Tourist trade (Paul Meyer)
The importance of tourist and visitor trade to our area must not be overlooked. Tourism attracts up to 60,000 visitors a year to Shetland and is worth over £17 million income for the isles.
The Bigton shop is ideally located some 750 metres distant from St Ninian’s Isle and the tombolo (together with a large car park) which is one of Shetland’s prime tourist attractions.
Apart from Sumburgh Head at the very tip of the island and some 11 miles south, both the Mainland’s and the Toab shops do not have any significant tourist attractions. Only the Mainland’s shop attracts passing traffic heading to the Croft House, Quendale Mill and onwards to Sumburgh Head and the airport.
The Bigton shop has never capitalised on this valuable ancillary tourist trade. Tourist and visitor traffic including cars and coaches heading for St Ninian’s Isle and the tombolo are currently routed from the main A970 from Lerwick to the north by the first signpost that states “Bigton & St Ninian’s Isle”.
This first route takes traffic winding through Bigton village in an anti-clockwise direction that finally arrives at the St Ninian’s road turn-off. Unfortunately, this route completely bypasses the Bigton Shop and the toilets opposite.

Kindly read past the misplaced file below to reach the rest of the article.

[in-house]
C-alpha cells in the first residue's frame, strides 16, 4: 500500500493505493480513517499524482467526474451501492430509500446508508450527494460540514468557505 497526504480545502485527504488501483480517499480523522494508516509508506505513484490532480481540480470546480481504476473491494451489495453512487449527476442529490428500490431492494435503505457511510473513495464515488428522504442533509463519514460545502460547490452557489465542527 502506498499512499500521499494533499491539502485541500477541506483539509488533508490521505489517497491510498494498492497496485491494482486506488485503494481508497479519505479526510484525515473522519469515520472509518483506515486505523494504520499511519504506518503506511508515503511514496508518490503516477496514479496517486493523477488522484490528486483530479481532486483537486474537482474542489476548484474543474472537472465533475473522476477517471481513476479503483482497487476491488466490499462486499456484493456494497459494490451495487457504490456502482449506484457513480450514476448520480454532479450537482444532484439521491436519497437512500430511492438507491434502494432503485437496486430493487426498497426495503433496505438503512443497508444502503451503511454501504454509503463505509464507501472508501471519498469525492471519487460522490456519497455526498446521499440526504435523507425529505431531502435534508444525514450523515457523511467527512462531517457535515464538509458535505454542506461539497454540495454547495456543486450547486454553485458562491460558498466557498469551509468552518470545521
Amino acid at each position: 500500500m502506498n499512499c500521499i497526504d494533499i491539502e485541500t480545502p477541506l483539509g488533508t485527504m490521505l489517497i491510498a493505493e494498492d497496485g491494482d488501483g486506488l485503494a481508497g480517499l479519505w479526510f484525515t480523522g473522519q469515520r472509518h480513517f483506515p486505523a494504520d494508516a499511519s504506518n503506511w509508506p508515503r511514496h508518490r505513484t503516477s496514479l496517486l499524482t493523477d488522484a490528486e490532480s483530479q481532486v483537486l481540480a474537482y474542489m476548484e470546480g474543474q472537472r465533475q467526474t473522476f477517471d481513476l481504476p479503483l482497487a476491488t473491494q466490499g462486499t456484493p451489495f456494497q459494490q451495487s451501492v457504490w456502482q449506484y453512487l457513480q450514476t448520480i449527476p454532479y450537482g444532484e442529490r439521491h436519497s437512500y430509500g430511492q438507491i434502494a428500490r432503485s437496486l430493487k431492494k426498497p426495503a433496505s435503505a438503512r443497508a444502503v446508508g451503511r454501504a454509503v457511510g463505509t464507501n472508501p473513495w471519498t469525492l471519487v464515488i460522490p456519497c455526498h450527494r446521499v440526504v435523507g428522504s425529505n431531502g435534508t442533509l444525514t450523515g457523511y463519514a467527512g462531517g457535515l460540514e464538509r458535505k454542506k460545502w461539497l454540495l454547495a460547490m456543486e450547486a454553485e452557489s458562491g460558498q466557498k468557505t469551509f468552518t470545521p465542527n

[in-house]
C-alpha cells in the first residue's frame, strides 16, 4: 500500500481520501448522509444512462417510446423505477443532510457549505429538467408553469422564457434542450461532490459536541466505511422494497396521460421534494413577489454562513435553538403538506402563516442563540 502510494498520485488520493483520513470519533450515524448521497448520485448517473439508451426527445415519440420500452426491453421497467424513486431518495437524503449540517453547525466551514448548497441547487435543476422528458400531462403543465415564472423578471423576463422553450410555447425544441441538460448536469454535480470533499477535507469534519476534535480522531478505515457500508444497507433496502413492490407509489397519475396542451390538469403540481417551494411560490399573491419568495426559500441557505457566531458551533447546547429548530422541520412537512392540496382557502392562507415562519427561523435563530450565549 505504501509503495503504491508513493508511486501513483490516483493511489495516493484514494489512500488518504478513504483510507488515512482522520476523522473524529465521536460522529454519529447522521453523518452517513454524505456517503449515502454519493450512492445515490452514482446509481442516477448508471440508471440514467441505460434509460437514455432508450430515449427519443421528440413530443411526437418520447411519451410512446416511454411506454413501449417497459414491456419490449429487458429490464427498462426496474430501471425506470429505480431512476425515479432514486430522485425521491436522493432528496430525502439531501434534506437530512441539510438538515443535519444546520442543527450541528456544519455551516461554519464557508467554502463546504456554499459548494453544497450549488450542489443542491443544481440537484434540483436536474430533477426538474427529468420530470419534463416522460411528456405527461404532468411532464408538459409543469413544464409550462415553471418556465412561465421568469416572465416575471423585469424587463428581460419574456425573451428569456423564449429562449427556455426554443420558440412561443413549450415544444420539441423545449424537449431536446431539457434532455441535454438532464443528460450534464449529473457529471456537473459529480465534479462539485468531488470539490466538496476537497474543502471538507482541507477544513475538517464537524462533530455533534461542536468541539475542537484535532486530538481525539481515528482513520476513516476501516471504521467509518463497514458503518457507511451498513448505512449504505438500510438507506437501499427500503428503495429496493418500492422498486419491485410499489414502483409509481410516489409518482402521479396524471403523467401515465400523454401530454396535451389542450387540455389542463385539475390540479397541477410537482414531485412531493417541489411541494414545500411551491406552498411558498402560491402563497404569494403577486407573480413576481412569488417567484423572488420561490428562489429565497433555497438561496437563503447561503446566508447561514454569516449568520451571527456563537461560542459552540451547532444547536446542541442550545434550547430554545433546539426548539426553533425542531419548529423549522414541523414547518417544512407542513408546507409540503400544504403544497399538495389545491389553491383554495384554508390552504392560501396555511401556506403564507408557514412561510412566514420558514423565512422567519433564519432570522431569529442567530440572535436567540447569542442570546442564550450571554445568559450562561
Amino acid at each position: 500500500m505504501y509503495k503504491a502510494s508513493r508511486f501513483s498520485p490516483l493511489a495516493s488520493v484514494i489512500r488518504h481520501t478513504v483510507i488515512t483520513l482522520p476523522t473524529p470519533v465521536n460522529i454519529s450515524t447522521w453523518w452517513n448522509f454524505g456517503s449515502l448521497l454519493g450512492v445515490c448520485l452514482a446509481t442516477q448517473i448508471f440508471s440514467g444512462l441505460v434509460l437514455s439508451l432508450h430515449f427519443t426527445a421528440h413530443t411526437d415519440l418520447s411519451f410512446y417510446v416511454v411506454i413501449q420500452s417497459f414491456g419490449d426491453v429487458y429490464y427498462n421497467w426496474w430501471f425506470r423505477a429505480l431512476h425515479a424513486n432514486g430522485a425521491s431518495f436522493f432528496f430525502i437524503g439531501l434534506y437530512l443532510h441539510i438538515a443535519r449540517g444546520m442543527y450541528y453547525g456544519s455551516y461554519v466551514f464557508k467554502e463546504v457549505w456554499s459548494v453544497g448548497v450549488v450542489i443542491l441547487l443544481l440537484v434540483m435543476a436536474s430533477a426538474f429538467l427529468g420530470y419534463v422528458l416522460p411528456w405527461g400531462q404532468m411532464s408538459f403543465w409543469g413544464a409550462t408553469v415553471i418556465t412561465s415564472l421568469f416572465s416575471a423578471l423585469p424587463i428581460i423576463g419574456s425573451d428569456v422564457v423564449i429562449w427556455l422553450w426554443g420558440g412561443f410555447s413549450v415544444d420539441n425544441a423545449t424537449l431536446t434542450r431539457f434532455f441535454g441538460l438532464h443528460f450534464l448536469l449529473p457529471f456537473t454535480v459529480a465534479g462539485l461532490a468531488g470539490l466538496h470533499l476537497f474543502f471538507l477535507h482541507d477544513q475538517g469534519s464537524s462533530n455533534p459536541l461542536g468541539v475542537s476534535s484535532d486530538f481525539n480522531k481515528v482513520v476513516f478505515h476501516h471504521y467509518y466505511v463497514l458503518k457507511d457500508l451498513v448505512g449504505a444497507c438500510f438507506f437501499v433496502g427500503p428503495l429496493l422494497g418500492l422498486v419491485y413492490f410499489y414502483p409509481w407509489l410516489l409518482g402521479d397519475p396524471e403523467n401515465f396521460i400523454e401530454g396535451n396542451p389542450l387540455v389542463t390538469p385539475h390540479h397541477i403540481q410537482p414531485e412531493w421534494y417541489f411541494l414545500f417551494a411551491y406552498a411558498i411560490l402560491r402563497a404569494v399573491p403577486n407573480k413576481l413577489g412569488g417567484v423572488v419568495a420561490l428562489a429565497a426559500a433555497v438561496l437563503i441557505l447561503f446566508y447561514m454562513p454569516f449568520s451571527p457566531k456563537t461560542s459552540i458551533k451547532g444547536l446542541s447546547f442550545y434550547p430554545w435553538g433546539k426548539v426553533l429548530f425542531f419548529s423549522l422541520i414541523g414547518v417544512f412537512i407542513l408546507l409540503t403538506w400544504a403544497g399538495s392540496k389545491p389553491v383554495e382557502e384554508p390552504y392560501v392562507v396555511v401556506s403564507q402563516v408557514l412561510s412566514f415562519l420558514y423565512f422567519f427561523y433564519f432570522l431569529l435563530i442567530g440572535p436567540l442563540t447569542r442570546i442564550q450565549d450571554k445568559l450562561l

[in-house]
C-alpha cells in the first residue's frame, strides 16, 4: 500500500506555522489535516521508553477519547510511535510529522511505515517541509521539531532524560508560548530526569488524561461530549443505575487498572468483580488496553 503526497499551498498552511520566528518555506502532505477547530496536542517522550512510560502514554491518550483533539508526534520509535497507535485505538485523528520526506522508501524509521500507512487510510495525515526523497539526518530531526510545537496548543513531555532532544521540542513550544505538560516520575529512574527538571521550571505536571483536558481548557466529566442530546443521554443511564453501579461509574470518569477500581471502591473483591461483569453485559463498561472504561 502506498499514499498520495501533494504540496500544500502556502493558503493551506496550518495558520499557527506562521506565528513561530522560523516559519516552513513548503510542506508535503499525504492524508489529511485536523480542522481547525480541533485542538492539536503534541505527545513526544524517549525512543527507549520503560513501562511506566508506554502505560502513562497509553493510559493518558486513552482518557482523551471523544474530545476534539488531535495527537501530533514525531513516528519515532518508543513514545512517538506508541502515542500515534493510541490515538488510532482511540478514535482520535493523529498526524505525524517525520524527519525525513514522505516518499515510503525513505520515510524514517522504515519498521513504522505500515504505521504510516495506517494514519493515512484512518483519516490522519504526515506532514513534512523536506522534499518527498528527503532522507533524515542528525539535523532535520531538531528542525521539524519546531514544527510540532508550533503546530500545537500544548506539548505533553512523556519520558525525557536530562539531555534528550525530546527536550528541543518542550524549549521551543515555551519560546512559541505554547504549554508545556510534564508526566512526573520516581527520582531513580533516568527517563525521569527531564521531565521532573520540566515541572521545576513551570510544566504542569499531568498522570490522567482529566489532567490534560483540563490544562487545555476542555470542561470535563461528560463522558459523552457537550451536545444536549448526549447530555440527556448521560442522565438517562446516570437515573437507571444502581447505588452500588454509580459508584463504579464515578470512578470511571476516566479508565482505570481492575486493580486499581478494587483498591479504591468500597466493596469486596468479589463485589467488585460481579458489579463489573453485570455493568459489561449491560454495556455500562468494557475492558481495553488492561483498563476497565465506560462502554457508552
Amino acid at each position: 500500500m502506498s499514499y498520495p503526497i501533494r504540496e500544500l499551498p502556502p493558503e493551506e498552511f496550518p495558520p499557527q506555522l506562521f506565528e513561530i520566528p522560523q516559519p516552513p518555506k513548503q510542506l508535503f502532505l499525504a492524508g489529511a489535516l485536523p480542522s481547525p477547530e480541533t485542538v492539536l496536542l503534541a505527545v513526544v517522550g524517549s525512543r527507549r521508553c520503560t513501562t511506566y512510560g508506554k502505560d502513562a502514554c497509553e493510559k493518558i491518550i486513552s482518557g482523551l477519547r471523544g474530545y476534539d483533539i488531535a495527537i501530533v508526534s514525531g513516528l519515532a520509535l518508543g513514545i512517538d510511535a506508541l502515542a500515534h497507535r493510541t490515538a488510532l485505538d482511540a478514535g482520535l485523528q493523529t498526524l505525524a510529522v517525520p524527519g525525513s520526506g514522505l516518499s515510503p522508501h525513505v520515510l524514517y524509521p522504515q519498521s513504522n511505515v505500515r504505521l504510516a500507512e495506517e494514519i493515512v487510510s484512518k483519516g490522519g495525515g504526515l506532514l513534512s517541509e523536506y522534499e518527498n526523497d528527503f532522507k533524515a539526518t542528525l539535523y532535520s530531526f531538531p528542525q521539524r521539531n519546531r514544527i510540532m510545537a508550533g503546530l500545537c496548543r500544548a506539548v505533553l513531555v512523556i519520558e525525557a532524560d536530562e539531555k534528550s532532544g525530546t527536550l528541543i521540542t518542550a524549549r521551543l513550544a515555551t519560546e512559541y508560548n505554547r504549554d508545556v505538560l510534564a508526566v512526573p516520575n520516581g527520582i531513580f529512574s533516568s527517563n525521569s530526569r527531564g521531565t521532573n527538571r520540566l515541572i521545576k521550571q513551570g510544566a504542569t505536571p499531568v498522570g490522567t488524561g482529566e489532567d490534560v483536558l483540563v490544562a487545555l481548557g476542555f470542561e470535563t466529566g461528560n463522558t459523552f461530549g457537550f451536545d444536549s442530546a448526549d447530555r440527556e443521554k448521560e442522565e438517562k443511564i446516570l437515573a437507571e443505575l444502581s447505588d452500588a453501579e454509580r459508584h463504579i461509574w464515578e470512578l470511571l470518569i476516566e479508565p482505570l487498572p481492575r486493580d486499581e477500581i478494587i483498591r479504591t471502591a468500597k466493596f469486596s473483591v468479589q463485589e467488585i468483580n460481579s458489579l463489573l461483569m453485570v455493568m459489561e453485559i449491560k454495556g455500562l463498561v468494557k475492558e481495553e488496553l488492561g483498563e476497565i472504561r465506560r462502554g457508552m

The other and more favourable route for passing trade and onto to St Ninian’s Isle is one kilometre further on at the second “Bigton & St Ninian’s Isle” turn-off where it is also signed “toilets” (no sign states “Bigton shop”).
Traffic on this route would pass directly in front of the Bigton shop located on the right just prior to the St Ninian’s turn-off. Revised signage and hoardings advertising both St Ninian’s Isle and the Bigton Community Shop by this alternative route would be a logical move. If you want a hand with signage I’d be delighted to assist.